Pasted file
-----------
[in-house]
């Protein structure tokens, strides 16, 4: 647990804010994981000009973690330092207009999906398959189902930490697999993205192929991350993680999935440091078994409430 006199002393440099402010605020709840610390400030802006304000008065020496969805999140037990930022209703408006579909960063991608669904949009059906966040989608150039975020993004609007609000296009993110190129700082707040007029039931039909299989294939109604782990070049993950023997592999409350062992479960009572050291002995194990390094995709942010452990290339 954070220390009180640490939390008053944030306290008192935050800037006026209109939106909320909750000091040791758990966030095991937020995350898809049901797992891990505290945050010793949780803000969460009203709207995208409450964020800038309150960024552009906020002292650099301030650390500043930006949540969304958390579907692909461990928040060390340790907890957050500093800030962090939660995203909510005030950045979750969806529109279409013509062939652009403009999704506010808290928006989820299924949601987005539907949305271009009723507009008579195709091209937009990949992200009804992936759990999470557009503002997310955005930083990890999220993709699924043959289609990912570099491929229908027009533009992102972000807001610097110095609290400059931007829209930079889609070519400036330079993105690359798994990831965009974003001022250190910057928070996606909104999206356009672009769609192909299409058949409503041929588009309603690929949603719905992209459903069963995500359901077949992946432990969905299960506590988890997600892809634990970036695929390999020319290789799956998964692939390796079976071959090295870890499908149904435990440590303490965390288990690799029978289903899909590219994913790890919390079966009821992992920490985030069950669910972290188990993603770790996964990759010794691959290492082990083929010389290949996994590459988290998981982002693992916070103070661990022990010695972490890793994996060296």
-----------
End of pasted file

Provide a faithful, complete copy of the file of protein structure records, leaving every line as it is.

[in-house]
């Protein structure tokens, strides 16, 4: 647990804010994981000009973690330092207009999906398959189902930490697999993205192929991350993680999935440091078994409430 006199002393440099402010605020709840610390400030802006304000008065020496969805999140037990930022209703408006579909960063991608669904949009059906966040989608150039975020993004609007609000296009993110190129700082707040007029039931039909299989294939109604782990070049993950023997592999409350062992479960009572050291002995194990390094995709942010452990290339 954070220390009180640490939390008053944030306290008192935050800037006026209109939106909320909750000091040791758990966030095991937020995350898809049901797992891990505290945050010793949780803000969460009203709207995208409450964020800038309150960024552009906020002292650099301030650390500043930006949540969304958390579907692909461990928040060390340790907890957050500093800030962090939660995203909510005030950045979750969806529109279409013509062939652009403009999704506010808290928006989820299924949601987005539907949305271009009723507009008579195709091209937009990949992200009804992936759990999470557009503002997310955005930083990890999220993709699924043959289609990912570099491929229908027009533009992102972000807001610097110095609290400059931007829209930079889609070519400036330079993105690359798994990831965009974003001022250190910057928070996606909104999206356009672009769609192909299409058949409503041929588009309603690929949603719905992209459903069963995500359901077949992946432990969905299960506590988890997600892809634990970036695929390999020319290789799956998964692939390796079976071959090295870890499908149904435990440590303490965390288990690799029978289903899909590219994913790890919390079966009821992992920490985030069950669910972290188990993603770790996964990759010794691959290492082990083929010389290949996994590459988290998981982002693992916070103070661990022990010695972490890793994996060296």